language corner


Gender politics and their words
September 23, 2013

Spend time on Twitter or Reddit, or anywhere on the internet for that matter, and you’ll learn lots of new words, or new meanings for older ones. Often, the new words will appear in the printed equivalent of a spittle-infused diatribe, by a party using the words to make a point, or to wound. And the new words will often appear with other words that should not be uttered in polite company, which is why this post will not include a lot of links.

In recent weeks, one of those words seems to have exploded in usage: “misandry.” From the Greek “andro,” meaning “man,” “misandry” is the hatred of men and boys.

“Misandry” is being used, mostly by men, to complain about perceived advantages* given to women, much the way “affirmative action” has been criticized for giving preference to previously underrepresented minority groups. “Misandry” is, of course, the counterpart to “misogyny,” the hatred of women.

Online, “misandry” seems to come into play most often as reaction rather than action. For example, a Forbes column discussed outrage over some rather coarse performances at a recent tech show, saying that, far from the sophomoric pranks’ being misogynist, as some were claiming, they were actually misandrist.

Of the two terms, “misogyny” is the older one. The Oxford English Dictionary traces its first appearance in print to 1656, though that citation was from a dictionary, implying the word had been around enough by then to make it into a dictionary. “Misandry,” by contrast, is traced by the OED to an 1882 magazine article: “No man whom she cared for had ever proposed to marry her. She could not account for it, and it was a growing source of bitterness, of misogyny as well as misandry.” (Italics added.) Some sources trace it to 1871.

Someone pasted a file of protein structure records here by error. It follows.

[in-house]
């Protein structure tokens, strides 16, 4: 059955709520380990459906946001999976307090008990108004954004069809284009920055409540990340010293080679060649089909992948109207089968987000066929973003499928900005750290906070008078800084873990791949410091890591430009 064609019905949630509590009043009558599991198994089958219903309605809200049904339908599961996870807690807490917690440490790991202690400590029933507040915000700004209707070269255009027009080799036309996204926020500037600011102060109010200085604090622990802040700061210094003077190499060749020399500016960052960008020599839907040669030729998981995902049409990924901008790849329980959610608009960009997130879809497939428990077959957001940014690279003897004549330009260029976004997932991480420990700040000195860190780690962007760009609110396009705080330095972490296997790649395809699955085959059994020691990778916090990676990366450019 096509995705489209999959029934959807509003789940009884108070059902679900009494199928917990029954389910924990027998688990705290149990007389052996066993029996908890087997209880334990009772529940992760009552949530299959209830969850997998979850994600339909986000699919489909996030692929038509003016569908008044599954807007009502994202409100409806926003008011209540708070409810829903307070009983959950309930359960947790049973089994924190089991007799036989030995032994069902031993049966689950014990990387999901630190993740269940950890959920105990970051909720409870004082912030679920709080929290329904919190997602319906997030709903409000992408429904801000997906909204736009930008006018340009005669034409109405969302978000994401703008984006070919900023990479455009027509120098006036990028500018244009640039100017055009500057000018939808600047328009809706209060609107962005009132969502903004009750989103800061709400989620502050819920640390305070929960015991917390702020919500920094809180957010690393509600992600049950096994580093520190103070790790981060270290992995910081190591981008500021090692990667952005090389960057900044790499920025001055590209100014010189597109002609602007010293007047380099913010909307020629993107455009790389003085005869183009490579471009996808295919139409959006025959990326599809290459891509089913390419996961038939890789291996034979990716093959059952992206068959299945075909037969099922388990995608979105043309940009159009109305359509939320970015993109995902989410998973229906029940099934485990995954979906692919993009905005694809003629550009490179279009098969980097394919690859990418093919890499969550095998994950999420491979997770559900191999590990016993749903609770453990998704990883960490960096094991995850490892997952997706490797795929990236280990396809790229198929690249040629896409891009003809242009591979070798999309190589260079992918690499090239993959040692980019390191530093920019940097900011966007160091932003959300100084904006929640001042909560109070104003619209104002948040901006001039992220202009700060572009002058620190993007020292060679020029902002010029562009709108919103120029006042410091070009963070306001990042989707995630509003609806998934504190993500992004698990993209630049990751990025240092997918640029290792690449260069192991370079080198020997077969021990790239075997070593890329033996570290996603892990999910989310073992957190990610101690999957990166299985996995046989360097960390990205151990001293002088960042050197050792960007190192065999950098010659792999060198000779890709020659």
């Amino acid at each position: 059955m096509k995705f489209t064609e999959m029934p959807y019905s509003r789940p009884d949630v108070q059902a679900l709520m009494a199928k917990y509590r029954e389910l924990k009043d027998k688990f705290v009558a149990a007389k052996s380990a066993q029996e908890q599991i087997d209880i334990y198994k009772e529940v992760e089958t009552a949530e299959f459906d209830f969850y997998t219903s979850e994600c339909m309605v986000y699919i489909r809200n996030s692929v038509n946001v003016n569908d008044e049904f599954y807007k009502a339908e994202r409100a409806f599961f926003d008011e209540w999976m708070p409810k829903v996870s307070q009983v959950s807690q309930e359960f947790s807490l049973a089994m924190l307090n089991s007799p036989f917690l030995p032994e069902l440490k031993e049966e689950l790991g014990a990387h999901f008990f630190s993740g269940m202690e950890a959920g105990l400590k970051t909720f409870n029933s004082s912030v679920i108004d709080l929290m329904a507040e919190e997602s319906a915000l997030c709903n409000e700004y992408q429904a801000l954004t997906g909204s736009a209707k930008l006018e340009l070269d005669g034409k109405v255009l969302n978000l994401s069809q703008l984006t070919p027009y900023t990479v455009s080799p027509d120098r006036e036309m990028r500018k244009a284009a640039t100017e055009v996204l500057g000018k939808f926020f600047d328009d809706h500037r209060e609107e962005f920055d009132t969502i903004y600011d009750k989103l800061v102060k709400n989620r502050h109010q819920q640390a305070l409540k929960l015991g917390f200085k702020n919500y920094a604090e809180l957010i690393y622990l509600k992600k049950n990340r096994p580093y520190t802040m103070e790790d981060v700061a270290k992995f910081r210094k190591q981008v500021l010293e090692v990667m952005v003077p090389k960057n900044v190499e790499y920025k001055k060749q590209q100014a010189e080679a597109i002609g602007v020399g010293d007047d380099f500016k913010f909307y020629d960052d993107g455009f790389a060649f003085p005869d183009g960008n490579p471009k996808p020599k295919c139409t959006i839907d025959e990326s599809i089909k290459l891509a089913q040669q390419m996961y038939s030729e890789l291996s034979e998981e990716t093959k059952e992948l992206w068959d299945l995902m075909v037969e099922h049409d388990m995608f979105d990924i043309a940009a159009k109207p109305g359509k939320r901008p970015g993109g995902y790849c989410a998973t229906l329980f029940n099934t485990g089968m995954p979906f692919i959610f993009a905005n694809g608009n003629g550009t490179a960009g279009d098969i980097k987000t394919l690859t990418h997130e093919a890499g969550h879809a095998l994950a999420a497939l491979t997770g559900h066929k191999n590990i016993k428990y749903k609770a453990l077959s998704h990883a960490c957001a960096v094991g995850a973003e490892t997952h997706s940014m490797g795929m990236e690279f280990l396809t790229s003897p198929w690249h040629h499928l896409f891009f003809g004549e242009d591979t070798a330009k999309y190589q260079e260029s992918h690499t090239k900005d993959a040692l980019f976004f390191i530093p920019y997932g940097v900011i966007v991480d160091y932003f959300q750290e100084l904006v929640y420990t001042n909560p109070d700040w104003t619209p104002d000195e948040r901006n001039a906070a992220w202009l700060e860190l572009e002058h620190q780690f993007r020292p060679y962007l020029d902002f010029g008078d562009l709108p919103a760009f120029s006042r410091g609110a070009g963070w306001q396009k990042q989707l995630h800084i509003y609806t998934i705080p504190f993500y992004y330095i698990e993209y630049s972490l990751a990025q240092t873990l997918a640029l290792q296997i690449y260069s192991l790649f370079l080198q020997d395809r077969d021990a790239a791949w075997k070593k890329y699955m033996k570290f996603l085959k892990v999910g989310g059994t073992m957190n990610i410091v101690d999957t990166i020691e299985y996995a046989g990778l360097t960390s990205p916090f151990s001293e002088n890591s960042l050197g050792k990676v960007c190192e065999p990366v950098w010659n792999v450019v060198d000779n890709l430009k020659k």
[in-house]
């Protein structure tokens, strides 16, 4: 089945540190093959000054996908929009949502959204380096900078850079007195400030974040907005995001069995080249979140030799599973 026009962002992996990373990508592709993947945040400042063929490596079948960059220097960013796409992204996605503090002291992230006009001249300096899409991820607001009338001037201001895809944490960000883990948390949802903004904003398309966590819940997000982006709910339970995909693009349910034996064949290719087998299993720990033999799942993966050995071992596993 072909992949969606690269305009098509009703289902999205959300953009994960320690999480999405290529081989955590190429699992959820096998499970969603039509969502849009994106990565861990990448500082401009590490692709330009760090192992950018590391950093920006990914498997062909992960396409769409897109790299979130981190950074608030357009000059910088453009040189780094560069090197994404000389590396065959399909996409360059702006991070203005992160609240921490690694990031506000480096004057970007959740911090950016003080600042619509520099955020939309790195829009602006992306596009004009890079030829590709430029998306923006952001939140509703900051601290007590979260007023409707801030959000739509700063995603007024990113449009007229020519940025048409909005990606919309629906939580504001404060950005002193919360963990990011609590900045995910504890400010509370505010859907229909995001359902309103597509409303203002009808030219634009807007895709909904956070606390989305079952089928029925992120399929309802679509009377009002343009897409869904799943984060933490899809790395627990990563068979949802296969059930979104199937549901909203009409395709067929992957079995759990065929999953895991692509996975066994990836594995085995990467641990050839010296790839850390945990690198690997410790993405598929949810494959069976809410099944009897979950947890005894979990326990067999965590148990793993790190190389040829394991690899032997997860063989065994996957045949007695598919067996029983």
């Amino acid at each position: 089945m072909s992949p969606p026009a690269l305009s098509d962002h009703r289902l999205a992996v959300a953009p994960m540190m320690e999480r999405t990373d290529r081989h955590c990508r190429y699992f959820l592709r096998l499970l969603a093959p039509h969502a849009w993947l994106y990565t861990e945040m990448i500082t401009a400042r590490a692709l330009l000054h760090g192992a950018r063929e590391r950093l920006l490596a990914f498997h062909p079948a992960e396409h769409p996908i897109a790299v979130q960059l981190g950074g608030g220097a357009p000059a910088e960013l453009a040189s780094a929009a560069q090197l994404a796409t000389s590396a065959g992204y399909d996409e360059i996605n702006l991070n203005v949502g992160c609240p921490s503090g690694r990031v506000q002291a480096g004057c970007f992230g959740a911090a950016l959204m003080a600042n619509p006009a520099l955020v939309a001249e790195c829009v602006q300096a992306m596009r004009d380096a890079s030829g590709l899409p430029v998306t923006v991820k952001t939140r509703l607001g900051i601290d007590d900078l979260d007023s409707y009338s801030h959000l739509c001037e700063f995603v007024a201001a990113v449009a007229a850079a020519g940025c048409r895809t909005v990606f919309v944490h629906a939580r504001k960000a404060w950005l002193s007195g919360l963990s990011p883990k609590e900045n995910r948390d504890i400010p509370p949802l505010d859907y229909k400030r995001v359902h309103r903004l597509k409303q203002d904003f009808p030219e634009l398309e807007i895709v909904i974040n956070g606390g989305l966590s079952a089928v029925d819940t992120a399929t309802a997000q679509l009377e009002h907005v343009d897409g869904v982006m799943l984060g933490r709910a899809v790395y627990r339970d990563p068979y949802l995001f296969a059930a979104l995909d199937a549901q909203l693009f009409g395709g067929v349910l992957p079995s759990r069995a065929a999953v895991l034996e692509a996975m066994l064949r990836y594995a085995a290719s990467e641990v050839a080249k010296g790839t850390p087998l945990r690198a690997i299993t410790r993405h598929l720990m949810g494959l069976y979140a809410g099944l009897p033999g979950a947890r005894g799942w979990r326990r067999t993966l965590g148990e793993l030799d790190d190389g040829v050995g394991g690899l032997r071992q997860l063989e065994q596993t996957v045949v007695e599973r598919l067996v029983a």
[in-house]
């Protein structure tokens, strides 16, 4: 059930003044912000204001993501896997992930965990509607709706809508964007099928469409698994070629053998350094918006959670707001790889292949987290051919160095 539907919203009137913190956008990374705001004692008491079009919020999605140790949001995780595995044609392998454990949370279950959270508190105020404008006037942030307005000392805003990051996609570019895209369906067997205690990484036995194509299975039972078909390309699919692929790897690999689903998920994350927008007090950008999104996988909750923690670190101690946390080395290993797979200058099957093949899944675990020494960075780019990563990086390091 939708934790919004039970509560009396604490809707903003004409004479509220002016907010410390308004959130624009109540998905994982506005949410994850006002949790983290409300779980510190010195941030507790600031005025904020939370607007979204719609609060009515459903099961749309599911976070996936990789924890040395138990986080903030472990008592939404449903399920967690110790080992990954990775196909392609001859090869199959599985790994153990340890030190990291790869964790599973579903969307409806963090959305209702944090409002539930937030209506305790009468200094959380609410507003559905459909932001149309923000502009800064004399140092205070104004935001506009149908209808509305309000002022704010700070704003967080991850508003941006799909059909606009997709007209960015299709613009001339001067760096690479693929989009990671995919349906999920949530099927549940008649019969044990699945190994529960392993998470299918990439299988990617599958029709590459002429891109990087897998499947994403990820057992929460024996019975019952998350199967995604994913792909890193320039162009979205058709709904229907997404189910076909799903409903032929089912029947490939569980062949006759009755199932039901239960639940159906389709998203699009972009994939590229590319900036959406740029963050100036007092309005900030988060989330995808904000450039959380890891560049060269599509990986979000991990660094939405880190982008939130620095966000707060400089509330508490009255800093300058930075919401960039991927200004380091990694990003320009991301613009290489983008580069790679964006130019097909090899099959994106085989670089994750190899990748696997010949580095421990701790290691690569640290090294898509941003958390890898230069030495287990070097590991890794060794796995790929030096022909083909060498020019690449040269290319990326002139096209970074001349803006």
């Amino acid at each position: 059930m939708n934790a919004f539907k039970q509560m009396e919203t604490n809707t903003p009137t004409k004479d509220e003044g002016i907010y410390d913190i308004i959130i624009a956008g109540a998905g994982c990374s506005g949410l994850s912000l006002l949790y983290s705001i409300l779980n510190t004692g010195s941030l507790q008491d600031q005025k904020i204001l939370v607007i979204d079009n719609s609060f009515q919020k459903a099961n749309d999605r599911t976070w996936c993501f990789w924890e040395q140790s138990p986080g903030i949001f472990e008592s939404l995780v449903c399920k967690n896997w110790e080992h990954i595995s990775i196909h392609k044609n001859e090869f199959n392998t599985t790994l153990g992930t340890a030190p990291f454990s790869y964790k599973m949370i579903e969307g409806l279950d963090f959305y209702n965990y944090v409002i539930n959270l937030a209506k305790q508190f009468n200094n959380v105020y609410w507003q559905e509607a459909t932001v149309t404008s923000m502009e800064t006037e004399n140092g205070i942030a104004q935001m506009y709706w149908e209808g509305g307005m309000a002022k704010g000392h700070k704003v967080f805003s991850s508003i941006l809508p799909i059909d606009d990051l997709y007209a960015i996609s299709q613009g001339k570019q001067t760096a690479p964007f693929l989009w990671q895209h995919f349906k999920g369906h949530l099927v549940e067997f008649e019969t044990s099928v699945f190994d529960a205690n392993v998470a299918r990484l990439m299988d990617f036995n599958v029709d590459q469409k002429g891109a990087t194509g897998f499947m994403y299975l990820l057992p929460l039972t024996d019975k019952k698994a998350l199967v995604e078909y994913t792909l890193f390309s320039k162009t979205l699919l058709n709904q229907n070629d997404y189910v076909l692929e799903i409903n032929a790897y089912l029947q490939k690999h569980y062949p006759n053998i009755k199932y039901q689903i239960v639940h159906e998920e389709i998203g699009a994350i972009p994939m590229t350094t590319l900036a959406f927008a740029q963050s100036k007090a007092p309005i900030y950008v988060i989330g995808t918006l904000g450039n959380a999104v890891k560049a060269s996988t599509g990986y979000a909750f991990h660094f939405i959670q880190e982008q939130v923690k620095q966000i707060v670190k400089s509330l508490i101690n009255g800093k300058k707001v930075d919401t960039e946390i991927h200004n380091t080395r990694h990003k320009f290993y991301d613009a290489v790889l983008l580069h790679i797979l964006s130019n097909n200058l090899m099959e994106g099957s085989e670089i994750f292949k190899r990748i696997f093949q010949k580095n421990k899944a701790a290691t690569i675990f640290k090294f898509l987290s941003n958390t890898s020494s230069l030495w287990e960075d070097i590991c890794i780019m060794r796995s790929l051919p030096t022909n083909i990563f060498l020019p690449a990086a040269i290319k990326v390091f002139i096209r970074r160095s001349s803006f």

Neither term is limited to the opposite sex: Women can be “misogynists” and men can be “misandrists.” And neither term should be confused with “misogamy,” the hatred of marriage, which first appeared sometime between “misogyny” and “misandry.”

Sign up for CJR's daily email

A 2010 article in Psychology Today noted that some of the vitriol accompanying claims of misandry may come from an overreaction to claims of misogyny. “It’s Newtonian physics and the Marxist dialectic: the harder you hit your head against the wall, the harder it hits you back. Misogyny generates misandry.”

The first use of “misandry” corresponds to the early campaigns for women’s rights, and about that same time, the word “feminist” changed from meaning “feminine quality” to “proponents of women’s rights.” In the early 20th century, however, “suffragettes” was the more common label, even though proponents sought equal property and contract rights as well as voting rights. In the women’s rights movement of the 1960s, “feminists” were often called “man-haters,” but rarely “misandrists.”

While an imperfect metric, a Nexis search shows very few uses of forms of “misandry” before 2010. Between March and September 2012, about two dozen references show up; in the following six months, more than 50; and in the most recent six months, nearly 80. While many of those citations are for blog posts, “misandry” is making its way into the mainstream.

*While a robust men’s rights movement exists, by nearly every measurement of rights — sexual, financial, or social — women still lag behind men, so claims that women get more advantages than men seem somewhat specious.

Merrill Perlman managed copy desks across the newsroom at the New York Times, where she worked for twenty-five years. Follow her on Twitter at @meperl.